(Payne, M (2006) Narrative Therapy second edition, Sage publications, page 22 emphasis added)

*this is Michael White, co-founder/inventer/whatever of Narrative Therapy, and my fellow Adelaidean – well, until he died earlier this year.  An unfortunate name in the circumstances, perhaps

** their term for ‘clients’

I tagged it, because the MC in question in this story sometimessays stuff that I know he thinks is joking, but… sort of isn’t, really.  I mean, he means it to be.  But this privilegething…  It’s insidious, you know?  In fact, about 5 pages later, after that quote, the author does it himself.  He gives four examples of people struggling with ‘thin’ narratives of their lives (society telling them they are no good, essentially).  One of them is a primary-school aged boy.  The other three are female.  Why?  I don’t know.  I’m pretty sure the author didn’t mean to make it look like only women and children have these problems (classic Victorian strategy.  The era, not the place.  Although…)  And when I pointed it out to MC, he protested along these lines – of course it’s not intentional, it’s not a big deal, don’t be silly, etc etc.

But that’s not the point.  The point is, that privilege is SNEAKY!  It gets us coming and going.  We don’t mean to show it, but with subtle language choices, with body language, with all kinds of non-conscious clues and hints, we reinforce it – both the privileged and the un-privileged reinforce it for each other, ourselves and those around us.  It’s not just the men who live in the culture that feeds them assumptions about women – women live in it too, we breathe it in every day.  You can’t avoid absorbing some of it.  Why do you think things like sexualised dolls are such a big deal, why capital F feminists object to sexy video clips.  It’s not the things themselves, it’s the ripples they leave in people’s self-stories, in their sub conscious, in their innate awareness of how to be and act, what’s acceptable and what’s not, what’s normal.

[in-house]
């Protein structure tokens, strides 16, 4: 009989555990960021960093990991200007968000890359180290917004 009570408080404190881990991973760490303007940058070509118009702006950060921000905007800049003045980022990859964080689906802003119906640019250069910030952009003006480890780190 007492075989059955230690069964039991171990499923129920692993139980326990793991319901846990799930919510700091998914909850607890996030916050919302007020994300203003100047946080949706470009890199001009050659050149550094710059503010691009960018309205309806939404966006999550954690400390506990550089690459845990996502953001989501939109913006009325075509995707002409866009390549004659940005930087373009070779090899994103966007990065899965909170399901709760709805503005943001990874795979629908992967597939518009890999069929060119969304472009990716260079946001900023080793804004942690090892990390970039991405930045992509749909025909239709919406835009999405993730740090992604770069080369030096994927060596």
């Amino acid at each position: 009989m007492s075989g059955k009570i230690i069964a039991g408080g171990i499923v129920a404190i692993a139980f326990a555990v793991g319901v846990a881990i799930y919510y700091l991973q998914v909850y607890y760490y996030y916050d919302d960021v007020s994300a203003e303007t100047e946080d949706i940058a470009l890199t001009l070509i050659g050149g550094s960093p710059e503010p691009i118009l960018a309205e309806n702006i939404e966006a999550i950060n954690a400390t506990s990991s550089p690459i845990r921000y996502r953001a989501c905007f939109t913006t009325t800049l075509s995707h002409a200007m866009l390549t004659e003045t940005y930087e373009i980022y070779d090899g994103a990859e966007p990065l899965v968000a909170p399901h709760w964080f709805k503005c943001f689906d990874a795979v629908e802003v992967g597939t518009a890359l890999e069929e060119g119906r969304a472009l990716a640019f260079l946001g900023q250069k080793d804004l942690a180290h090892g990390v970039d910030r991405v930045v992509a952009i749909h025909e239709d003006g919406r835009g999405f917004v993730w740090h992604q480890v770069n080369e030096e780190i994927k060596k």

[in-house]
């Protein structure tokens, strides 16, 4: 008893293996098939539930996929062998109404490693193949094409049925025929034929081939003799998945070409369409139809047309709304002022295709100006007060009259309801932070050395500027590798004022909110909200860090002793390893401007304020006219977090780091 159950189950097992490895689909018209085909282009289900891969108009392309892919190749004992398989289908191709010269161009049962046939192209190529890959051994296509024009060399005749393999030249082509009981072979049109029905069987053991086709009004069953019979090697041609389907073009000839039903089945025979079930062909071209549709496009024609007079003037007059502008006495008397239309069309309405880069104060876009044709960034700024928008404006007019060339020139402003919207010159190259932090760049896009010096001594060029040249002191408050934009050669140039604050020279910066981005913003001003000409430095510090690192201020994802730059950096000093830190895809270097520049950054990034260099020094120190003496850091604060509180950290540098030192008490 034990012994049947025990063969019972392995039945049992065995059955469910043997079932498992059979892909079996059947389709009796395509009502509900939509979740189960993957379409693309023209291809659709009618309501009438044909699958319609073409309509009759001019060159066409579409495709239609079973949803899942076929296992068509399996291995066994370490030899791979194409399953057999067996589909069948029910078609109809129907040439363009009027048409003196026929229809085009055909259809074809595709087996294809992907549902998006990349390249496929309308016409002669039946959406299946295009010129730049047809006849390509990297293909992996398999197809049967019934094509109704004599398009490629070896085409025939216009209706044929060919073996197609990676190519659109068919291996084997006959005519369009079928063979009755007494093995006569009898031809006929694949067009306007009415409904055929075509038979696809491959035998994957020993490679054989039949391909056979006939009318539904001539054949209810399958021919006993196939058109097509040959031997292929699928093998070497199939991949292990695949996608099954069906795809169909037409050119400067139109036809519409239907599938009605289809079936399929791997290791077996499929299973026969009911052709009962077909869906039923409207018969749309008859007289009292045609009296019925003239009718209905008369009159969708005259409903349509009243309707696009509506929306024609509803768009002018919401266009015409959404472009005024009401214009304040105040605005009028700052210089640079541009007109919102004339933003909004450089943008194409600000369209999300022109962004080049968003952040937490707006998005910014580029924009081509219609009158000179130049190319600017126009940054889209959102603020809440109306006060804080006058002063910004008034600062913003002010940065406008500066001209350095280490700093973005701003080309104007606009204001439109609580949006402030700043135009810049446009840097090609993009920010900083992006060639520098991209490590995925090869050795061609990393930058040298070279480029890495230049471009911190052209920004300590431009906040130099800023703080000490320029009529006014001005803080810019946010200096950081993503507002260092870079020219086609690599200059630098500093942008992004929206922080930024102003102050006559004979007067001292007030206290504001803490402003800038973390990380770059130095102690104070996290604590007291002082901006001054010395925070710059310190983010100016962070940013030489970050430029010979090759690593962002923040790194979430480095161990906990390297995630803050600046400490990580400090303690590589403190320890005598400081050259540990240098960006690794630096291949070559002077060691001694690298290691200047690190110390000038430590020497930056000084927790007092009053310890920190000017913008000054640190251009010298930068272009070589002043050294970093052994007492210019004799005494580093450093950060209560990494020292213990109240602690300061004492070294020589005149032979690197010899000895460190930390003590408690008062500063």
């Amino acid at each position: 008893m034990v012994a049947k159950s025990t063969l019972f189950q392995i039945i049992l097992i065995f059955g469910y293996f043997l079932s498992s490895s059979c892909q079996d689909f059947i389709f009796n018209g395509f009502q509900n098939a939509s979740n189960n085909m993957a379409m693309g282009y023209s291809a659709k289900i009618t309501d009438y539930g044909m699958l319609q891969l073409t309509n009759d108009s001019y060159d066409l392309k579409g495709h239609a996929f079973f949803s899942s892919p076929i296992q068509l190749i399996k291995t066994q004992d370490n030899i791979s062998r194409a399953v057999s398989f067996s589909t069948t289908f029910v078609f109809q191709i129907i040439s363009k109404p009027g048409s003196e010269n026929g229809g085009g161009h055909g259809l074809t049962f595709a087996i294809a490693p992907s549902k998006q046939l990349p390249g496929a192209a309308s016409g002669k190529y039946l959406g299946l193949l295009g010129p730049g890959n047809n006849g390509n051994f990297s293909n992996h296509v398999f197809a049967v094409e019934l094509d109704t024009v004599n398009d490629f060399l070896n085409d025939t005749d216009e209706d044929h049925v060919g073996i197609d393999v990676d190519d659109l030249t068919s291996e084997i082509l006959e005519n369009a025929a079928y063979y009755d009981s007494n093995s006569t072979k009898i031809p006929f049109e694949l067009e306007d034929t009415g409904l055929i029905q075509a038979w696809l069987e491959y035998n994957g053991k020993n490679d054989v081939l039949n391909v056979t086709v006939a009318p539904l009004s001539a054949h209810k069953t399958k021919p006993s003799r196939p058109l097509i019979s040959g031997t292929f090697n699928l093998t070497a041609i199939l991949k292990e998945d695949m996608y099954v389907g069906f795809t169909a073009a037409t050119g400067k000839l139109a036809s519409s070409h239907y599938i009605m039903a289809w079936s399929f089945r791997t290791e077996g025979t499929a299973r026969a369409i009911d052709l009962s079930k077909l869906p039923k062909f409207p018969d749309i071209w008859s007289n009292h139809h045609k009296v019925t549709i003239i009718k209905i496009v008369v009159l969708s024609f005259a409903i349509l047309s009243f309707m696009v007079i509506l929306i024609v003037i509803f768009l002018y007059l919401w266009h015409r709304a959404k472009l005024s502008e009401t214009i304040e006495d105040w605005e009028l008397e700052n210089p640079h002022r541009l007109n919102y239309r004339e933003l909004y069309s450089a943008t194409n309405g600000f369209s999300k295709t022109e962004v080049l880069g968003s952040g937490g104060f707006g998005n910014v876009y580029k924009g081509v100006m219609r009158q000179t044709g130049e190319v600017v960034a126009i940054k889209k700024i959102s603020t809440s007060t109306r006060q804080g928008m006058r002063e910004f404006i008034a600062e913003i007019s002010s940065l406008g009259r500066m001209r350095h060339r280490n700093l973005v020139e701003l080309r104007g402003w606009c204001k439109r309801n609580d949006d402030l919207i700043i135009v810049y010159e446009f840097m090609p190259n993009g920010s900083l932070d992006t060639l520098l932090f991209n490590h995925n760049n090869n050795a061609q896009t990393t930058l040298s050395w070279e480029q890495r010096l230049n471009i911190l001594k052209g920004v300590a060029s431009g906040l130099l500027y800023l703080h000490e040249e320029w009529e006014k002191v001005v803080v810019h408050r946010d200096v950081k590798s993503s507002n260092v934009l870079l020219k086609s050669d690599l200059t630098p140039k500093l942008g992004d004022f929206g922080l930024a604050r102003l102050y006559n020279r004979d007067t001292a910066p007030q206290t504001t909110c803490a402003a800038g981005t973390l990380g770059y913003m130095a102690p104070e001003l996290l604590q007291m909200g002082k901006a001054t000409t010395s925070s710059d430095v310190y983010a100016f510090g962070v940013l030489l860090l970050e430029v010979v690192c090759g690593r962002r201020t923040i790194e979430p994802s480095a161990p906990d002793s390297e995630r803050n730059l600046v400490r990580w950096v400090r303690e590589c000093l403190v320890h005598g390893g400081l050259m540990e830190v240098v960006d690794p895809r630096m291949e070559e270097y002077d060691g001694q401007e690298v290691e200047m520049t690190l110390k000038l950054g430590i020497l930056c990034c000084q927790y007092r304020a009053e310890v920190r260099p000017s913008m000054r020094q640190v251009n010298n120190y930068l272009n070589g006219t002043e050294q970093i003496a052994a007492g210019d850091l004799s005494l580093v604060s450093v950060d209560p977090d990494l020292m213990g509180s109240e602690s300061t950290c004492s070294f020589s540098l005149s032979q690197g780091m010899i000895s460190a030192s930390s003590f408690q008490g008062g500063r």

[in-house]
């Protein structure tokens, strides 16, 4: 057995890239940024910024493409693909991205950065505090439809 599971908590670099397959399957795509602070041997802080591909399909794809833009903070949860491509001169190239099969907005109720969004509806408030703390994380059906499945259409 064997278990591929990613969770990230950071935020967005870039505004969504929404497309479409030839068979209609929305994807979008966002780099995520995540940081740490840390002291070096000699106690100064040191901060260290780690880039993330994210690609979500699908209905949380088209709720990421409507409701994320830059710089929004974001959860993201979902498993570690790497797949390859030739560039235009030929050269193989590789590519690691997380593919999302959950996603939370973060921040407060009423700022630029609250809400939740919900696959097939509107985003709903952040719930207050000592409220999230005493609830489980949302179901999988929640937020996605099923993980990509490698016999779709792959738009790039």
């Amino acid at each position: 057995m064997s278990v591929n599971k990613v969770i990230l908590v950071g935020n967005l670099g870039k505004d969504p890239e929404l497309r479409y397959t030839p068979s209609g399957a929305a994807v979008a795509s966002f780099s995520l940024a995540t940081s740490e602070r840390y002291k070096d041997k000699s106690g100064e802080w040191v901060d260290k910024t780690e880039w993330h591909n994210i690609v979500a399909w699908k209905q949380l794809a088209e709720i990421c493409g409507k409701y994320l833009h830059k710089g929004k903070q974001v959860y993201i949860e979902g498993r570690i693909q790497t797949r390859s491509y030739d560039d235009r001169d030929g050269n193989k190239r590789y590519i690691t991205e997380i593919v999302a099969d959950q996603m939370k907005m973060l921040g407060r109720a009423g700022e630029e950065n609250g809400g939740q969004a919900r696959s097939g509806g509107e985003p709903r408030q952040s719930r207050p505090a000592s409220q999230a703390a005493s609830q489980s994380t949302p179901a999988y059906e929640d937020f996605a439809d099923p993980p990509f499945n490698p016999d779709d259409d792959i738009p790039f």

That’s why it’s important to have real diversity – not just token ‘others’.  I go past a school every day on the way to work, with a mural out the front that the kids have done themselves.  It shows kids playing.  All the ‘normal’ looking kids are clearly boys, through my cultural eyes.  All the figures that are girls are exaggerated – huge pigtails, big lips, eyelashes, etc.  What does that tell those girls, every day, without them knowing?  That to be noticed, to be a girl, they have to be exaggeratedly feminine, to be over the top.  They can’t just be ‘normal’ – only boys are normal.  to be a good, proper part of our society, they need to change their behaviour, their appearance and themselves.

And I think that’s part of what happened to me yesterday.  I bought into someone else’s privilege.  He wasn’t trying to make me.  But we were part of a societal script.

The thing is, that there’s no point to all of this.  I mean, essentially, so what?  What is the big freaking deal?  It was a tiny incident, and I’m way over exaggerating it.  And even if it is about gender, It doesn’t matter.  It is almost as bad to always make it about gender (or whatever) as to never make it about that.  I am positive that gender played some sort of role in this.  But it shouldn’t have.  And that it did is as much his fault as mine, since we both bought into it as much.  Me maybe more: I should have pushed back.  If i am the strong woman that I like to pretend I am, I should act like it, I should work on myself to make sure that Idon’t buy into those cultural norms – if I’m doing it to myself, who ese am I doing it to?  And how can I expect others to self-examine if I won’t?